The Counterculture Organic Movement

Punk music is anti-establishment, unapologetic, raw truth, … just like organic food. Punk rock is music of the people, played on a minimal amount of instruments. Punk embraces a DIY ethic, doing it for yourself is it’s own reward. Almost everyone has access to what makes punk rock rock. The same ease of entry and idealism drives the organic food movement. The growing awareness of organic foods has become a big business. Just as punk took root in social circles that rejected the mainstream, the organic movement rejected mainstream, high-tech agriculture and embraced getting back to the basics.

Becky Miller is passionate about farming. She is the Volunteer Coordinator for Green Door Gourmet, a small organic farm in Nashville TN. In the air-conditioned barn that offered a break from the summer heat, Miller, wearing a pastel yellow scoop-necked tee, and a worn Miller High Life cap allowing her tousled, blonde hair to poke out the back and sides, sat down to talk about her organic farming. “One of the things we have run into with having a lot of different small farms is distribution,” said Miller. “Farmers are expected to do everything. So, the distribution is just this huge gap that nobody really knows how to fix. Because the margins of food are so small, it’s really hard for a distributor to make a lot of money as that middleman, and manage all the logistics of small farms and try to weather all the little things that are happening.”

Becky Miller discusses the work trade program at Green Door Gourmet

According to the book, Persistence Pays, American farming went through a profound change in the twentieth century with the industrialization of agriculture. Our modern, largely industrialized U.S. food system has only been widely established for less than a century. By the mid-twentieth century, the world population was booming. Traditional agriculture couldn’t feed all of the additional people. Small farms weren’t cutting it and they struggled to keep up. The solution was to incorporate technology into farming to produce product on a large scale.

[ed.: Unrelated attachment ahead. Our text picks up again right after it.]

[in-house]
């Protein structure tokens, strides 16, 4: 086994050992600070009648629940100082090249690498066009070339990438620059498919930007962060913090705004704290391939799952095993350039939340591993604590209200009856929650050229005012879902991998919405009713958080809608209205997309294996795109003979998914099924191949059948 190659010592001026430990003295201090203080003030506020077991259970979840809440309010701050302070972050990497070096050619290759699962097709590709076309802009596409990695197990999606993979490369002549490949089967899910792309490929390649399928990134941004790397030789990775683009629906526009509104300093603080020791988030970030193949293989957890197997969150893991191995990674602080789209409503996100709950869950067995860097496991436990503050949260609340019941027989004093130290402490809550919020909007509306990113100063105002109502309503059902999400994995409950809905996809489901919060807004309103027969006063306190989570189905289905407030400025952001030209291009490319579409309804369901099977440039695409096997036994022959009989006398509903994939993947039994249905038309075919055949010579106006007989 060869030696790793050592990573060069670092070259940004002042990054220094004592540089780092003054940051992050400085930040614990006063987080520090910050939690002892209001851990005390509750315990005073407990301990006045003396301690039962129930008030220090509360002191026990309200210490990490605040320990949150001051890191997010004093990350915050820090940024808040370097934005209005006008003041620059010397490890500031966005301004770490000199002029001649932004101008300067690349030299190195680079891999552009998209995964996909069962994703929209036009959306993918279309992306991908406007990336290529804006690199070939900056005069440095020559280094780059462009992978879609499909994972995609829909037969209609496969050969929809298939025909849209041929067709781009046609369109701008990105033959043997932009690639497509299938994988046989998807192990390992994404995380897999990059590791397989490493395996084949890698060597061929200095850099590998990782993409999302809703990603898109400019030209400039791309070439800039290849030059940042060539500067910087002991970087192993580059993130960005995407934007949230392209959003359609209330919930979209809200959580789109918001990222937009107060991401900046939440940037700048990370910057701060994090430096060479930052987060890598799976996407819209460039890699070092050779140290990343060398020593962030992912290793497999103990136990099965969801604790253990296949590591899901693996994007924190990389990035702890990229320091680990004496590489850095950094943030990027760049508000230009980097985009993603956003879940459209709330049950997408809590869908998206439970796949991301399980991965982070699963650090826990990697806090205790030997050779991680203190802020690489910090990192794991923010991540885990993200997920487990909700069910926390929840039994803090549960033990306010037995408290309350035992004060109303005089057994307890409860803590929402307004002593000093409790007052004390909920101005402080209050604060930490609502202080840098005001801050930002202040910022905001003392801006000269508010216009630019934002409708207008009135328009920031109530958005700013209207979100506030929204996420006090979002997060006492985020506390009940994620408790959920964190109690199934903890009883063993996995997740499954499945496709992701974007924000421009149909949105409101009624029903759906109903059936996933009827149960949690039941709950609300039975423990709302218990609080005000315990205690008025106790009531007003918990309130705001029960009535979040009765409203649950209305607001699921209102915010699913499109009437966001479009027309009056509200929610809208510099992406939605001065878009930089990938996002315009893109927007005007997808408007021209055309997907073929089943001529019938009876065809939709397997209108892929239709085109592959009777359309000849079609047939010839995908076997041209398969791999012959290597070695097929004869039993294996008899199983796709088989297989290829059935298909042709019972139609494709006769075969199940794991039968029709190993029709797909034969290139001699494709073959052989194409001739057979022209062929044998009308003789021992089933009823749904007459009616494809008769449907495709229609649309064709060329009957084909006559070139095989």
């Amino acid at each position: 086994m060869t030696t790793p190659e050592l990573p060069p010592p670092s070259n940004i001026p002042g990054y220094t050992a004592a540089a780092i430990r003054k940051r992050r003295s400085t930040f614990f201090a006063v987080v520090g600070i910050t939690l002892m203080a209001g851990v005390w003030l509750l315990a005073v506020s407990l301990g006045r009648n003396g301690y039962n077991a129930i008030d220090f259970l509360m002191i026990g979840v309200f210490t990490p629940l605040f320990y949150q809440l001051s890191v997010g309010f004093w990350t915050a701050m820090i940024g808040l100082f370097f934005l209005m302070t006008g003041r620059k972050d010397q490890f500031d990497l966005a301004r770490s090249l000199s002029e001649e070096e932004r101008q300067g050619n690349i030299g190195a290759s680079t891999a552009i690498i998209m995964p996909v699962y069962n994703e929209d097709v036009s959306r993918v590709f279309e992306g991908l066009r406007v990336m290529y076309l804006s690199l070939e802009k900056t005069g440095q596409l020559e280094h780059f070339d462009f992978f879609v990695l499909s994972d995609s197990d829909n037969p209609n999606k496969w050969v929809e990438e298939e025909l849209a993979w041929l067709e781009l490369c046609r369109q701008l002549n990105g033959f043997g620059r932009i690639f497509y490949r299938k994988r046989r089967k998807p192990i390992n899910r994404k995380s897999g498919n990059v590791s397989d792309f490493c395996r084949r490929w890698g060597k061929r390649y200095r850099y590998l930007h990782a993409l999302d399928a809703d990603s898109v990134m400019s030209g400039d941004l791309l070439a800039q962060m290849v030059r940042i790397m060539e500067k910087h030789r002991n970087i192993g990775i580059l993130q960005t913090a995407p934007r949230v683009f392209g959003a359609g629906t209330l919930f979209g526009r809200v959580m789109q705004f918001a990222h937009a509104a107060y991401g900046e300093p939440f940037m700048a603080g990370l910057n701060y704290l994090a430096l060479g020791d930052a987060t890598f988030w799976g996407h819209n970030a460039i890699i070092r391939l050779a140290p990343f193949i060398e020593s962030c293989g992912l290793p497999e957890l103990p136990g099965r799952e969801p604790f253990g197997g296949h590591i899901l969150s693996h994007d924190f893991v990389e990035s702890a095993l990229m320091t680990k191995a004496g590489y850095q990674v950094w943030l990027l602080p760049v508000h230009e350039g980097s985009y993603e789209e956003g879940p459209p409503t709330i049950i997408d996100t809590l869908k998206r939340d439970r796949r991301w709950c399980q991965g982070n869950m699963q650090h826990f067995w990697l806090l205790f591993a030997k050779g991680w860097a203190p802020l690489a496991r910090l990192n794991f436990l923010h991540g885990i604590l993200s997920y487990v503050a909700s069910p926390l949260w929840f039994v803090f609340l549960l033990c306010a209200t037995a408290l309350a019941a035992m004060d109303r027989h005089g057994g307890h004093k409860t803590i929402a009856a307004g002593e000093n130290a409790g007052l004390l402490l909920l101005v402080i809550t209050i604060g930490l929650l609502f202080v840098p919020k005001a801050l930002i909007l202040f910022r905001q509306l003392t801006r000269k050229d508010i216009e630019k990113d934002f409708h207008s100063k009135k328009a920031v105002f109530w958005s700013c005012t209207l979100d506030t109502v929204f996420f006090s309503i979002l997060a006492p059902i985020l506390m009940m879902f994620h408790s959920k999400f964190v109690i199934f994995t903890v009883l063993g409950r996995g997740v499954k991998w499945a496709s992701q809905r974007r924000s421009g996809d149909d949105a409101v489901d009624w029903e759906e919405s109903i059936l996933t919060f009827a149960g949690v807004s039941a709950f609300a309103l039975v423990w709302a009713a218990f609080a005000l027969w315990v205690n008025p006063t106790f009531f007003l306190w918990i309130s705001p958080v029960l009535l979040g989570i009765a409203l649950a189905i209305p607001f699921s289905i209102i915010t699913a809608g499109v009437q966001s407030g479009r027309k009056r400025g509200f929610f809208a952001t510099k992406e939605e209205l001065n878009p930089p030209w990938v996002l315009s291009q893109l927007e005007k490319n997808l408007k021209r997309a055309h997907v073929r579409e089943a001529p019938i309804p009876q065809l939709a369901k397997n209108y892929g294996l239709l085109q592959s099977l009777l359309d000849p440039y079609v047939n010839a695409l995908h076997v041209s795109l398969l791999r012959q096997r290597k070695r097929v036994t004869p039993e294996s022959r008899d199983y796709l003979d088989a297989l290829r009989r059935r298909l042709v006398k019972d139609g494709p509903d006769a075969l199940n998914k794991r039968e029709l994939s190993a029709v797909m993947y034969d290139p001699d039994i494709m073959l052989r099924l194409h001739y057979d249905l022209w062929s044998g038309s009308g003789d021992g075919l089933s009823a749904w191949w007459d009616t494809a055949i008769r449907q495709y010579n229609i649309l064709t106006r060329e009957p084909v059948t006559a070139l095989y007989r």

“In farming it’s all about scale.” said Miller. “If you’re a small farm, it’s not really worth it to connect with a large distributor. They have to come and pick up your 20 pounds of tomatoes and it’s just not worth it for them to come out and pick it up.”

Across town, Allan Powell is the owner of Nashville Grown, a food distribution service for small organic farms and restaurants. A full, white beard covers his face and blends into his curly brown hair that’s pulled back into a ponytail. Armed with a clipboard and pen, he bounds out of his delivery truck.

Allan Powell Describes why the Nashville Grown Logo is important.